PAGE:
Awarded to Walter A. Hand of Brooklyn, New York, in 1926 and titled simply "Attachment for Harmonicas", this version of the harmonica/pointer/chart idea has a chart which can be moved line by line to indicate how the tune should be played. The player starts with the pointer indicating the required note on the uppermost line of the chart and the chart is moved one line at a time to indicate where the player has to move the mouthpiece to get the next note.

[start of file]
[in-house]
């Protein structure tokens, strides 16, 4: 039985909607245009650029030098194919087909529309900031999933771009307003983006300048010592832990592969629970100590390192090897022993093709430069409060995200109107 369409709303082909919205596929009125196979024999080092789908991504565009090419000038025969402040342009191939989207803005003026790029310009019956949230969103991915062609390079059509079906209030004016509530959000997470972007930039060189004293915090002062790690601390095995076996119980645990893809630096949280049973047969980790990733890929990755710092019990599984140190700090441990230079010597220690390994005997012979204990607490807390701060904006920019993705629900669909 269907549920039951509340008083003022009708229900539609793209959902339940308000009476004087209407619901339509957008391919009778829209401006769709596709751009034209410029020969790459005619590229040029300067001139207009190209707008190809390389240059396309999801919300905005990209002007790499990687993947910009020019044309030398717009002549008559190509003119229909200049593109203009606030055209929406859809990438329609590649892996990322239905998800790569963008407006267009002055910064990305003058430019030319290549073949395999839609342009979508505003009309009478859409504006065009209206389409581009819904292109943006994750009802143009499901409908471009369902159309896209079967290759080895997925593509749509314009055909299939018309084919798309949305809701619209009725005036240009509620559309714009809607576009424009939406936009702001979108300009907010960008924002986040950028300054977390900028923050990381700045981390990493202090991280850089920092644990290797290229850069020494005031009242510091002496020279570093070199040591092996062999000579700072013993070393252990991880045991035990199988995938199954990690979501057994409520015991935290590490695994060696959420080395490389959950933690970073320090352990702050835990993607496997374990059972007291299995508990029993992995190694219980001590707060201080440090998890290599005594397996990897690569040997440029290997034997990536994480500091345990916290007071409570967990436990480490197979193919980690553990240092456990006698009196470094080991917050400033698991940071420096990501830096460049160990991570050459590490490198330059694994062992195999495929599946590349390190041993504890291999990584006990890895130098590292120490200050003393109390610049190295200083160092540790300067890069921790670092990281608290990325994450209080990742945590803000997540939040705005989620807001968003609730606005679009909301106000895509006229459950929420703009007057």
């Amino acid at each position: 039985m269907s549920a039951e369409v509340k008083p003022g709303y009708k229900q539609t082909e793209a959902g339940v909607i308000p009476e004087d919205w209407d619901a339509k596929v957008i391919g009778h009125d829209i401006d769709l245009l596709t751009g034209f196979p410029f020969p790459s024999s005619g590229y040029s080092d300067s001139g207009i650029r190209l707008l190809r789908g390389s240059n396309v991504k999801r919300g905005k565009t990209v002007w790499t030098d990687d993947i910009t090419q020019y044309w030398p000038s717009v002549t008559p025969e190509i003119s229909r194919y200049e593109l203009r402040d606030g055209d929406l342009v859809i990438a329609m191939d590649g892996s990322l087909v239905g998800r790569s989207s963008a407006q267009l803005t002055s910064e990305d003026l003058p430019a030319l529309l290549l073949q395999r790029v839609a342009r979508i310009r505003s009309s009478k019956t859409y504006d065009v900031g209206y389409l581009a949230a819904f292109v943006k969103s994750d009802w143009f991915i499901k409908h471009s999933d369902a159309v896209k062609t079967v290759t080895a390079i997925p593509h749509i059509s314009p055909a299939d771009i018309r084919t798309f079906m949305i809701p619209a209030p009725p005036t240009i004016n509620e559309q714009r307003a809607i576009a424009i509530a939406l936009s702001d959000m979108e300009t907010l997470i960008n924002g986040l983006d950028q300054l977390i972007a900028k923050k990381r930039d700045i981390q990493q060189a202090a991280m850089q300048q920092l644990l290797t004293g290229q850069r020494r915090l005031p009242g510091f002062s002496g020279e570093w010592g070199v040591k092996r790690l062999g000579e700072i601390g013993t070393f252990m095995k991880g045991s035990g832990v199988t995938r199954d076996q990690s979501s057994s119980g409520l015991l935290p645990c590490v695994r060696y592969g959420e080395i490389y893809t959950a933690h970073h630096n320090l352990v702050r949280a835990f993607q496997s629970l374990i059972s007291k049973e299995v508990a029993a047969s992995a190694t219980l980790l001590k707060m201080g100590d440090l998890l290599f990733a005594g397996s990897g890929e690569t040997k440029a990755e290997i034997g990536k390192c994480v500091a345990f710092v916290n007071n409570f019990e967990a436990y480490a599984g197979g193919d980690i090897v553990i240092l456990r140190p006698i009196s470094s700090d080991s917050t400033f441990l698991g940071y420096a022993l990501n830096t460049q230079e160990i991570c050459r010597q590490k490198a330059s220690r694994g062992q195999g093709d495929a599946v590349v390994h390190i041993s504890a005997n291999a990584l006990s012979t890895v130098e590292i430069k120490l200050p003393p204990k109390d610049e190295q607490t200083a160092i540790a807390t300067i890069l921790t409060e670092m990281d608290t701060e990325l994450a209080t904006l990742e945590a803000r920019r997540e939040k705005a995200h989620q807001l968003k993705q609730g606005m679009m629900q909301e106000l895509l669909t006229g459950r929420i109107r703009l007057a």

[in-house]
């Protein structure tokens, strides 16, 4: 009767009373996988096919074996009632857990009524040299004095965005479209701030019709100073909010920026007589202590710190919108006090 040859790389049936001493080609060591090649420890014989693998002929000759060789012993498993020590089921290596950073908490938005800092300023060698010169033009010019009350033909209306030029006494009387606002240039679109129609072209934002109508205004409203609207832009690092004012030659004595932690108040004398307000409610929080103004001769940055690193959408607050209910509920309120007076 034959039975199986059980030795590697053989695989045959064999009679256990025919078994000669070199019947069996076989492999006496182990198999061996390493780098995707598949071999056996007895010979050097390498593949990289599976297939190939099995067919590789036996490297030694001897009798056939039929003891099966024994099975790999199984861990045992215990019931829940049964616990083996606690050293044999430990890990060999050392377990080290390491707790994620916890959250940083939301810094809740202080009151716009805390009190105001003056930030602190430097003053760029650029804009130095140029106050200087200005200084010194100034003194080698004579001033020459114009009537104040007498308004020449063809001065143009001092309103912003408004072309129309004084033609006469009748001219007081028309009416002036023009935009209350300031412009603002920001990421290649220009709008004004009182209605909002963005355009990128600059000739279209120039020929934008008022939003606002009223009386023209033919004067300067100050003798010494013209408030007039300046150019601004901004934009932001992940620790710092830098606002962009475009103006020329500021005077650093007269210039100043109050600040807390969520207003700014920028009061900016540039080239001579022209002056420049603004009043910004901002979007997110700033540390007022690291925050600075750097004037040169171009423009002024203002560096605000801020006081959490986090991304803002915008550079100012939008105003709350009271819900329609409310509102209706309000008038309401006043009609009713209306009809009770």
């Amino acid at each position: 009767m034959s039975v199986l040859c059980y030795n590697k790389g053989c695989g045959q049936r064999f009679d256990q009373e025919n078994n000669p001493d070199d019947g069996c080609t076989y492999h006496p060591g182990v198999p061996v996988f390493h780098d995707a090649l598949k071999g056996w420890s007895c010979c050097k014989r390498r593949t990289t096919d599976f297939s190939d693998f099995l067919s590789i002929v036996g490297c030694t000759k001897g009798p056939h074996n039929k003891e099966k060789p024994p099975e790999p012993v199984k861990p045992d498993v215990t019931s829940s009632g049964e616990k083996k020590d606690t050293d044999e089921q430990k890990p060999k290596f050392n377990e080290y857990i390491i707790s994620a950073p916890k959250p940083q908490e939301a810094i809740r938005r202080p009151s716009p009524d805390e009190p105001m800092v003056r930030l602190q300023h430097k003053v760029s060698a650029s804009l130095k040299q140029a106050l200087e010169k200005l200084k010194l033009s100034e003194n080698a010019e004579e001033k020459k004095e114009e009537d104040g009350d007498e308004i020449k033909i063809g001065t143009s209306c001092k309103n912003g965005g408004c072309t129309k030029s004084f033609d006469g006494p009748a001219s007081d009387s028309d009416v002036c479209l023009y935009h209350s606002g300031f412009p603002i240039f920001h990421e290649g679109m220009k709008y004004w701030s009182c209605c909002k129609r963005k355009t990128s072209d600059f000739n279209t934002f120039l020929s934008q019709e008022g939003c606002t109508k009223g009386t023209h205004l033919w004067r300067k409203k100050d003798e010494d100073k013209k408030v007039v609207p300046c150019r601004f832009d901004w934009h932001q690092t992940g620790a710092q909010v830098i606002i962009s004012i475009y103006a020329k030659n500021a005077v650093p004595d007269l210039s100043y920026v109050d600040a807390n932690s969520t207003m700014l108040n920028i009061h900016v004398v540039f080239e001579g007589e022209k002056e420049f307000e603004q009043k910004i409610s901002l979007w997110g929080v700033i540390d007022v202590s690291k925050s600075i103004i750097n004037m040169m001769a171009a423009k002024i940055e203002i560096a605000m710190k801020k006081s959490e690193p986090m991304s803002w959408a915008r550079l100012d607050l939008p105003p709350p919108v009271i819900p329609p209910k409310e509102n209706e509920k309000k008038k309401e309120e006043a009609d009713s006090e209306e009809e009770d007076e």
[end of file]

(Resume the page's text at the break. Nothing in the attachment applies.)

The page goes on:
The mouthpiece was designed to clip on to a standard diatonic harmonica and exposed four holes at a time, to enable the player to play chordal accompaniment as well as single notes.
This invention was also covered by Canadian Patent 258696, issued the same year. They were offered for sale at the princely sum of one dollar each, according to this 1925 ad from the scouting magazine Boys' Life:
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